Friday, December 18, 2009
The loftiness of goals in the initial weeks was incredibly hard to give up. Our project had begun at a project about "evil green" in which cigarettes and thermal electrics would unite to provide power. We saw this as noble enough simply because we were eliminating waste as well as providing energy. I still believe this is a good idea for a "smart surface", however it had no real place in the course at hand and probably would not go over well inside a gallery. I think the issue that really overcame our group was that there was never an idea on the table after this that any of us could get excited about. We tried and tried to come up with something new and exciting, all without making anything. Thinking by making is a tried and true method, and I continue to wonder why this did not happen any earlier. I feel that there were also quite a few issues in trying to please professors, all of whom seemed to want different things. Finding an idea that would fly with all professors seemed an impossible task, and I don't believe it was ever reconciled.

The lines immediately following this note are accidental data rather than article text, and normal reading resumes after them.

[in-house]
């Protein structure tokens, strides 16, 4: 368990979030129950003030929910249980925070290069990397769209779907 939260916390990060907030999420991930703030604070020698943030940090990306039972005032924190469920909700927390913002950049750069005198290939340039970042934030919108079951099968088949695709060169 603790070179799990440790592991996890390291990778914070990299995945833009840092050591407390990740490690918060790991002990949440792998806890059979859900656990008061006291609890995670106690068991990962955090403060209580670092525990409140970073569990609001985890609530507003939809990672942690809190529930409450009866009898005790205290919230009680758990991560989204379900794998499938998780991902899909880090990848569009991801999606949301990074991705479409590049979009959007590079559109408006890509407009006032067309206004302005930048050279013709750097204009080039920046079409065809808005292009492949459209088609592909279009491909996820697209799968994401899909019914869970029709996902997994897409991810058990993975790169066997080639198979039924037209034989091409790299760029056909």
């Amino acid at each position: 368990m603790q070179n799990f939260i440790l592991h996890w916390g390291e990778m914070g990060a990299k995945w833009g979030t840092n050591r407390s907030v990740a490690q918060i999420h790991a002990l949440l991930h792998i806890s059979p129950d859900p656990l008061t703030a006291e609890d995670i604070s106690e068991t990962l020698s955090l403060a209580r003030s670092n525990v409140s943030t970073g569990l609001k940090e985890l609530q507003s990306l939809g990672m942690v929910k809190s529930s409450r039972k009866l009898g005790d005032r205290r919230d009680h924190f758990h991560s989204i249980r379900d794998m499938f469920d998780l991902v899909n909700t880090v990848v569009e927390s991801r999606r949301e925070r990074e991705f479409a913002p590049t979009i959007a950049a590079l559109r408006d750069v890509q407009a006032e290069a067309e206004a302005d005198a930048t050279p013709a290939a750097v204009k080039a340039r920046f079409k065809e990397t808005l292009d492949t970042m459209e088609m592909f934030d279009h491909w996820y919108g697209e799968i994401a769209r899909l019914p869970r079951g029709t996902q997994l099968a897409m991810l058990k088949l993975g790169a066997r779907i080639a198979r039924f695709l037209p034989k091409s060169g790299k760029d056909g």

Editing: I think editing was something that our group had to do nearly every meeting, and I think that this was in large part the reason why our group had a successfully moving surface. Our lofty goals were continuously edited down until we reached something that we didn't just think, but rather knew that we could accomplish. I think that this method of editing is quite a contrast to the methods of other groups including the Simon robot, who seemed to really let editing happen by chance of mechanics not working out. However, I believe that their project did a much better job than ours of allowing group members to test out different territories, Mark learned to TIG weld for example. I think that this cannot be said about our group, as people somewhat stuck to respective disciplines during the entirety of the project.